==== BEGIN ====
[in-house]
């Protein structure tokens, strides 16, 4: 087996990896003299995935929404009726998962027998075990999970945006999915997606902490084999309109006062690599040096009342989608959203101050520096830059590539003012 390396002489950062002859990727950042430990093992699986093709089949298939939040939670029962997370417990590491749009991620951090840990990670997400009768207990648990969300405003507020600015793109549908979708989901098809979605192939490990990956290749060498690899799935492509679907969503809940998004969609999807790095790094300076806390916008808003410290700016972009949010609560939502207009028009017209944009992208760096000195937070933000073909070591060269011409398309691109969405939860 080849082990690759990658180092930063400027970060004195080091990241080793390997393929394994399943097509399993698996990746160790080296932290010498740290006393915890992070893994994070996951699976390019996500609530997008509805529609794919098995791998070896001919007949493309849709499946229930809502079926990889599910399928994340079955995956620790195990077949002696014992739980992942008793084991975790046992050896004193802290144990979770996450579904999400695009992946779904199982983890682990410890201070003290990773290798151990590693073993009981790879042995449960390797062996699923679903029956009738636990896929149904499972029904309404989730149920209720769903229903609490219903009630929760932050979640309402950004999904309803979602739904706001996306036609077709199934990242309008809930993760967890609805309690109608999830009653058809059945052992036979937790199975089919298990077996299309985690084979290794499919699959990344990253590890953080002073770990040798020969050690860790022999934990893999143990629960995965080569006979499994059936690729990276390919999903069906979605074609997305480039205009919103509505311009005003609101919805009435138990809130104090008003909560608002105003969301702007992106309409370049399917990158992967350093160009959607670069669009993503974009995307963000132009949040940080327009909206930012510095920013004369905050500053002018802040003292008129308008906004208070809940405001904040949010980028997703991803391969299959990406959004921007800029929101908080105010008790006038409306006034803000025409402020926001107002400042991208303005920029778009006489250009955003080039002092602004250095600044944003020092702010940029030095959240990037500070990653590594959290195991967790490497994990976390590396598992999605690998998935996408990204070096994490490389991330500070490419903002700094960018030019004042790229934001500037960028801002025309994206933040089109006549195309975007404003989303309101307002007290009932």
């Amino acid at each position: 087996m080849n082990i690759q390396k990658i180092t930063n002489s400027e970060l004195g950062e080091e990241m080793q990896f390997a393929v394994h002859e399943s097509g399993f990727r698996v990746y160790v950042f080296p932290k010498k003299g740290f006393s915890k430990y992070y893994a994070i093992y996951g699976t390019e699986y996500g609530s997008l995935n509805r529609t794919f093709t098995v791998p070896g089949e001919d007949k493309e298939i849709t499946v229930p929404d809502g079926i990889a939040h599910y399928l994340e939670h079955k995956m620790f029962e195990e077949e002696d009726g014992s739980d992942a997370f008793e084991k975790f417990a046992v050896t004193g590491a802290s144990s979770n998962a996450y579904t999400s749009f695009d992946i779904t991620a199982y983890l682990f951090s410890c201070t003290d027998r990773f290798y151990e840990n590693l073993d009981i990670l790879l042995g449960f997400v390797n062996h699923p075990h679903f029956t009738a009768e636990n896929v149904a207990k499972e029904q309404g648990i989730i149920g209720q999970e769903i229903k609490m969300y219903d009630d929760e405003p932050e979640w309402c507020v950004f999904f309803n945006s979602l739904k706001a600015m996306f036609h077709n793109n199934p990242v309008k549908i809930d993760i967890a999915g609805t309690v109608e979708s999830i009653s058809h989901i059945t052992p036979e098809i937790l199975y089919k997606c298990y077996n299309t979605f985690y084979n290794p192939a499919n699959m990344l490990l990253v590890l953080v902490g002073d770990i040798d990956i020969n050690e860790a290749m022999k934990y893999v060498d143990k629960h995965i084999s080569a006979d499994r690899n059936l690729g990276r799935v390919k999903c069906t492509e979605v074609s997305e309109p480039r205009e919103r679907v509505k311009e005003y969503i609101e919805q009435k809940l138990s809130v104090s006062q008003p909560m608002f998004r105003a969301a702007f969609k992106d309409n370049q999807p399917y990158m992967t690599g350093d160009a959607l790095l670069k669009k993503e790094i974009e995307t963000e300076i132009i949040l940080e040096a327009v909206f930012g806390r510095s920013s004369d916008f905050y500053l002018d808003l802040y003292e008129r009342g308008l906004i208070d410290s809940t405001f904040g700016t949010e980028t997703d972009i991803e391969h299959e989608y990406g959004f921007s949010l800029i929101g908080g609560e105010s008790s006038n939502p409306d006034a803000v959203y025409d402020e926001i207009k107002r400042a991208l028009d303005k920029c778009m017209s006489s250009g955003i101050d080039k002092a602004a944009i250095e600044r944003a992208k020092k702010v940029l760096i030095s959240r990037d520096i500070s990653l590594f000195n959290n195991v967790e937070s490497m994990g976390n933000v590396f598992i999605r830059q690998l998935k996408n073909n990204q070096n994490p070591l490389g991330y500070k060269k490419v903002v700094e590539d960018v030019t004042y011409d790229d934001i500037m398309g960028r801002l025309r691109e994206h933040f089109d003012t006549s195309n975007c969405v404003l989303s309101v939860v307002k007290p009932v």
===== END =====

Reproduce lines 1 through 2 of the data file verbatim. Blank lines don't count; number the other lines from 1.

[in-house]
């Protein structure tokens, strides 16, 4: 087996990896003299995935929404009726998962027998075990999970945006999915997606902490084999309109006062690599040096009342989608959203101050520096830059590539003012 390396002489950062002859990727950042430990093992699986093709089949298939939040939670029962997370417990590491749009991620951090840990990670997400009768207990648990969300405003507020600015793109549908979708989901098809979605192939490990990956290749060498690899799935492509679907969503809940998004969609999807790095790094300076806390916008808003410290700016972009949010609560939502207009028009017209944009992208760096000195937070933000073909070591060269011409398309691109969405939860 080849082990690759990658180092930063400027970060004195080091990241080793390997393929394994399943097509399993698996990746160790080296932290010498740290006393915890992070893994994070996951699976390019996500609530997008509805529609794919098995791998070896001919007949493309849709499946229930809502079926990889599910399928994340079955995956620790195990077949002696014992739980992942008793084991975790046992050896004193802290144990979770996450579904999400695009992946779904199982983890682990410890201070003290990773290798151990590693073993009981790879042995449960390797062996699923679903029956009738636990896929149904499972029904309404989730149920209720769903229903609490219903009630929760932050979640309402950004999904309803979602739904706001996306036609077709199934990242309008809930993760967890609805309690109608999830009653058809059945052992036979937790199975089919298990077996299309985690084979290794499919699959990344990253590890953080002073770990040798020969050690860790022999934990893999143990629960995965080569006979499994059936690729990276390919999903069906979605074609997305480039205009919103509505311009005003609101919805009435138990809130104090008003909560608002105003969301702007992106309409370049399917990158992967350093160009959607670069669009993503974009995307963000132009949040940080327009909206930012510095920013004369905050500053002018802040003292008129308008906004208070809940405001904040949010980028997703991803391969299959990406959004921007800029929101908080105010008790006038409306006034803000025409402020926001107002400042991208303005920029778009006489250009955003080039002092602004250095600044944003020092702010940029030095959240990037500070990653590594959290195991967790490497994990976390590396598992999605690998998935996408990204070096994490490389991330500070490419903002700094960018030019004042790229934001500037960028801002025309994206933040089109006549195309975007404003989303309101307002007290009932």